Student tuition funds part of the legal counsel AU hired to contest the potential adjunct union, according to University officials. However, other revenue sources are also footing the bill because the University combines revenue from various sources and redistributes the money for expenditure.
“AU is a tuition dependent institution, with approximately 94 percent of revenue derived from student sources,” Douglas Kudravetz, the associate vice president of finance and assistant treasurer, said in an email.
AU’s revenue budget is split into five sections with tuition and fees compiling 80 percent of the budget. Residence halls and Auxiliary Services, which includes the Eagle’s Nest, Bon Appétit and the Campus Bookstore, each make up 7 percent of the of the University’s income, together totaling 14 percent.
Student tuition will not be affected by the legal counsel and will continue to increase 3.8 percent as projected in the 2012-2013 budget, according to Kudravetz.
“Looking ahead to FY 2013 and the second year of our two-year budget, there are some areas of uncertainty, largely in a few categories of revenue; but we do not anticipate these will require us to change revenue or expenditure budgets for the next fiscal year,” President Neil Kerwin said in a Jan. 23 memo.
The money used to pay for this legal representation will be filed under the General Counsel’s office in the “Supplies and Other” section of the budget with other service contracts. “Supplies and Other” makes up 29 percent of AU’s expenditures.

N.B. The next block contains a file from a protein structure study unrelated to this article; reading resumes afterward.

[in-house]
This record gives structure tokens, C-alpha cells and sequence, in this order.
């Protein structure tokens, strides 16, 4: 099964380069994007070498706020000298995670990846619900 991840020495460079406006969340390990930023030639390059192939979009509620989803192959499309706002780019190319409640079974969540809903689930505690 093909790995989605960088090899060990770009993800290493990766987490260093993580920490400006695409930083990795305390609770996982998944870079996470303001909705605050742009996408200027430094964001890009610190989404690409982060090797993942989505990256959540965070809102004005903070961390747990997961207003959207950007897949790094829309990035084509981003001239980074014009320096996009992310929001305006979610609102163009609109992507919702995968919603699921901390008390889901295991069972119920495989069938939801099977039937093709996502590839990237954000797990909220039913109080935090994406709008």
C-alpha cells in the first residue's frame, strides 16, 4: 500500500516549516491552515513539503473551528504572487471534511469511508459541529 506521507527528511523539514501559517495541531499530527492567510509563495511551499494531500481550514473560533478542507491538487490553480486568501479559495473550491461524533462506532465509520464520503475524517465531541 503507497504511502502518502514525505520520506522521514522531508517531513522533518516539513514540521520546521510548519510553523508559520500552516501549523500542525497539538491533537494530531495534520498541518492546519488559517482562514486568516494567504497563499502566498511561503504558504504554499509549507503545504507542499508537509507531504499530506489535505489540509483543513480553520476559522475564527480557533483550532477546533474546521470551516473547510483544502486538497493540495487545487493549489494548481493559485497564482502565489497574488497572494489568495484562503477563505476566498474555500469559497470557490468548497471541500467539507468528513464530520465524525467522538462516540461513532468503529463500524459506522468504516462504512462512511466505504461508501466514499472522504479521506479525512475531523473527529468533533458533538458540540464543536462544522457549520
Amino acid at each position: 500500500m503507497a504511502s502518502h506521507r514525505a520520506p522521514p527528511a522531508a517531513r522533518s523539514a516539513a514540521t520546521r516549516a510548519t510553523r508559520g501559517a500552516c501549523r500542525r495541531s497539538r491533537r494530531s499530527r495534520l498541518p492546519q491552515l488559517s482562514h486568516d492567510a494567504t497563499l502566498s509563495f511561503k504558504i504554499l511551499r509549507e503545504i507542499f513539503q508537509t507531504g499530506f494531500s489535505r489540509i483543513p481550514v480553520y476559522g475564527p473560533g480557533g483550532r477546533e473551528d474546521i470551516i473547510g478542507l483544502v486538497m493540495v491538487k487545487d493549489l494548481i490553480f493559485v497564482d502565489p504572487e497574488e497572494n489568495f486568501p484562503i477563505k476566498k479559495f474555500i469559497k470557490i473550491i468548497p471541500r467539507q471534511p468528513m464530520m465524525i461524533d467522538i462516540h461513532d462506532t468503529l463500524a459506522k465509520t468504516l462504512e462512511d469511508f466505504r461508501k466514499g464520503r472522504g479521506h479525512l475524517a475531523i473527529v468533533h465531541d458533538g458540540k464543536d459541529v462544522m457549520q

“The General Counsel’s office will make adjustments to its budgeted allocation to accommodate the project [legal counsel],” Kudravetz said in an email. “It does not need to seek funds from other areas of the budget for this project.”
AU and the Service Employee International Union Local 500 are both mandated by law to have legal representation until both parties are satisfied with an outcome of negotiations.
AU violated federal labor law in ’07
AU shuttle drivers are the most recent campus group to unionize. They voted to join the Teamster Local 922 union in 2007.
That year, the National Labor Relations Board, which mediates between employers and workers who want to unionize, said the University violated federal labor law and ordered AU to recognize and bargain with the union.
The board also ordered AU to post copies of a notice declaring that federal law permits joining or forming a union and that AU will not refuse to bargain with the shuttle drivers union.
The University said it refused to bargain because it objected to the validity of the election. AU was then required to bargain with the union by law of the NLRB, according to the Sept. 25 order.
Not yet known if union will increase tuition
It is too early for AU to determine if or how the union will affect the University budget, said Camille Lepre, assistant vice president for University Communications.
The University had already determined in February 2011 that tuition will increase 3.8 percent for fall 2012.
“We do not anticipate any change to that [increase],” Kudravetz said. “Dr. Kerwin’s Campus Update memo on January 23rd indicated that the current budget year is on track to be balanced and no adjustments are anticipated for FY13 [Fiscal Year 13], which was approved by the Board one year ago.”